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NCAA Tournament Games: The Real Nitty-Gritty
Journal of Quantitative Analysis in Sports (2009)
  • Jay Coleman, University of North Florida
  • Allen K Lynch, Mercer University

The NCAA Division I Men's Basketball Committee annually selects its national championship tournament's at-large invitees, and assigns seeds to all participants. As part of its deliberations, the Committee is provided a so-called "nitty-gritty report" for each team, containing numerous team performance statistics. Many elements of this report receive a great deal of attention by the media and fans as the tournament nears, including a team's Ratings Percentage Index (or RPI), overall record, conference record, non-conference record, strength of schedule, record in its last 10 games, etc. However, few previous studies have evaluated the degree to which these factors are related to whether a team actually wins games once the tournament begins. Using nitty-gritty information for the participants in the 638 tournament games during the 10 seasons from 1999 through 2008, we use stepwise binary logit regression to build a model that includes only eight of the 32 nitty-gritty factors we examined. We find that in some cases factors that receive a great deal of attention are not related to game results, at least in the presence of the more highly related set of factors included in the model.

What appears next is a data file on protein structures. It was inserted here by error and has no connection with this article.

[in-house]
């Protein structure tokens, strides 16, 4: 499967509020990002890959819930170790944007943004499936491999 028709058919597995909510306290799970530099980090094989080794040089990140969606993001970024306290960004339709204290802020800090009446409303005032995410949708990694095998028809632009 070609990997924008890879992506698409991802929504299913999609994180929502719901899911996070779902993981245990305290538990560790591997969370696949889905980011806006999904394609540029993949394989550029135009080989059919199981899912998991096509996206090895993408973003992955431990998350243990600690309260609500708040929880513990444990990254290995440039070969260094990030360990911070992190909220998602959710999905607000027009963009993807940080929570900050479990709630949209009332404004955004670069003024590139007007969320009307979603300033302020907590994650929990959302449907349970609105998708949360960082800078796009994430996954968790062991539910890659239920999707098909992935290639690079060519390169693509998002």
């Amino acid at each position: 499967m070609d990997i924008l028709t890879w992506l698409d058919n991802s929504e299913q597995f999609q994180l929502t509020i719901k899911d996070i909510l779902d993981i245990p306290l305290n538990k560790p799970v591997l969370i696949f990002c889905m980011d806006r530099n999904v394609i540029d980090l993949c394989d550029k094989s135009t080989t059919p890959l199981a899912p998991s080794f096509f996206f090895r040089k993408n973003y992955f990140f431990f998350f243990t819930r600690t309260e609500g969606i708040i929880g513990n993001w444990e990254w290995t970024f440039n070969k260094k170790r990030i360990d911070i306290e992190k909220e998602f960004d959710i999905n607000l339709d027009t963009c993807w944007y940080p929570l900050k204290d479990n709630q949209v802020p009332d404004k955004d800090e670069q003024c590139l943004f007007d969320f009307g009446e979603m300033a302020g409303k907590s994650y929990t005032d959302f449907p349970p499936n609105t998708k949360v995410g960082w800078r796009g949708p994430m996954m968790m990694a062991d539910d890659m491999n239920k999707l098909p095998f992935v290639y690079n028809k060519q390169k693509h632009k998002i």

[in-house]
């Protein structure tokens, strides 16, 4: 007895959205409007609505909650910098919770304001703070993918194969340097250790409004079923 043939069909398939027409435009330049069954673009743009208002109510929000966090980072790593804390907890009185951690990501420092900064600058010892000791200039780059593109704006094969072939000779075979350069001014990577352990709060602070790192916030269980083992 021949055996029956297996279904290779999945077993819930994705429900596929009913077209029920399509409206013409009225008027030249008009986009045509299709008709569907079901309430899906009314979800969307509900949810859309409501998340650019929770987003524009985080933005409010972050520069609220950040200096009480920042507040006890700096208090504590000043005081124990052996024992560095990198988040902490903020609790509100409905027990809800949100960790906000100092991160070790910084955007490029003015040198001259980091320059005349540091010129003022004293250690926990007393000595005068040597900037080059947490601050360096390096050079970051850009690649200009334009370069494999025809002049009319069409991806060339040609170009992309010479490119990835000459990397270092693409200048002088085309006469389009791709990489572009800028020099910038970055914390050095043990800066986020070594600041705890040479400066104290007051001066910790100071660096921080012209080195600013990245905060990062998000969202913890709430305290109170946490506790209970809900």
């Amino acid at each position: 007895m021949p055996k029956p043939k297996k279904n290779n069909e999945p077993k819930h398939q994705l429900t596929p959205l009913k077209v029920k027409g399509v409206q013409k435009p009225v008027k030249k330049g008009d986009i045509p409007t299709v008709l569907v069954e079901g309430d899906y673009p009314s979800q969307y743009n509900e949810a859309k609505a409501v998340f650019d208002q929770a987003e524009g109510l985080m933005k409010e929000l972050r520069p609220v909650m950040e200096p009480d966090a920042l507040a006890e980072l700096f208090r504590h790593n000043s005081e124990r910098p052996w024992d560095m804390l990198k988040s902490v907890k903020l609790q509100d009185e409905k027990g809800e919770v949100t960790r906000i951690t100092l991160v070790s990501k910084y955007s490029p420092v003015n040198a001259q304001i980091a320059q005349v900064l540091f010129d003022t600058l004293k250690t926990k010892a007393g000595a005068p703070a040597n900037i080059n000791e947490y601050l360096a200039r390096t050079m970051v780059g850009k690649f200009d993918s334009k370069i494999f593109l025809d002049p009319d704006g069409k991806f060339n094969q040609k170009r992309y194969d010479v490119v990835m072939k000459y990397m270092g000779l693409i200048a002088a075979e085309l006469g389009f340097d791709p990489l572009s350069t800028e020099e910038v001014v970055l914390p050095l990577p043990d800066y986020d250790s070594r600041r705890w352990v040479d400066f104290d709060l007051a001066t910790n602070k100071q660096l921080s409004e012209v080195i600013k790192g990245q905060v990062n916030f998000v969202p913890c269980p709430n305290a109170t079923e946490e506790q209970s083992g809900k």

• binary logit,
  • stepwise,
  • committee decision,
  • performance metrics
Publication Date
July, 2009
Publisher Statement

Originally published in the Journal of Quantitative Analysis in Sports. Volume 5, Issue 3.

The final publication is available at

Citation Information
Jay Coleman and Allen K Lynch. "NCAA Tournament Games: The Real Nitty-Gritty" Journal of Quantitative Analysis in Sports Vol. 5 Iss. 3 (2009)
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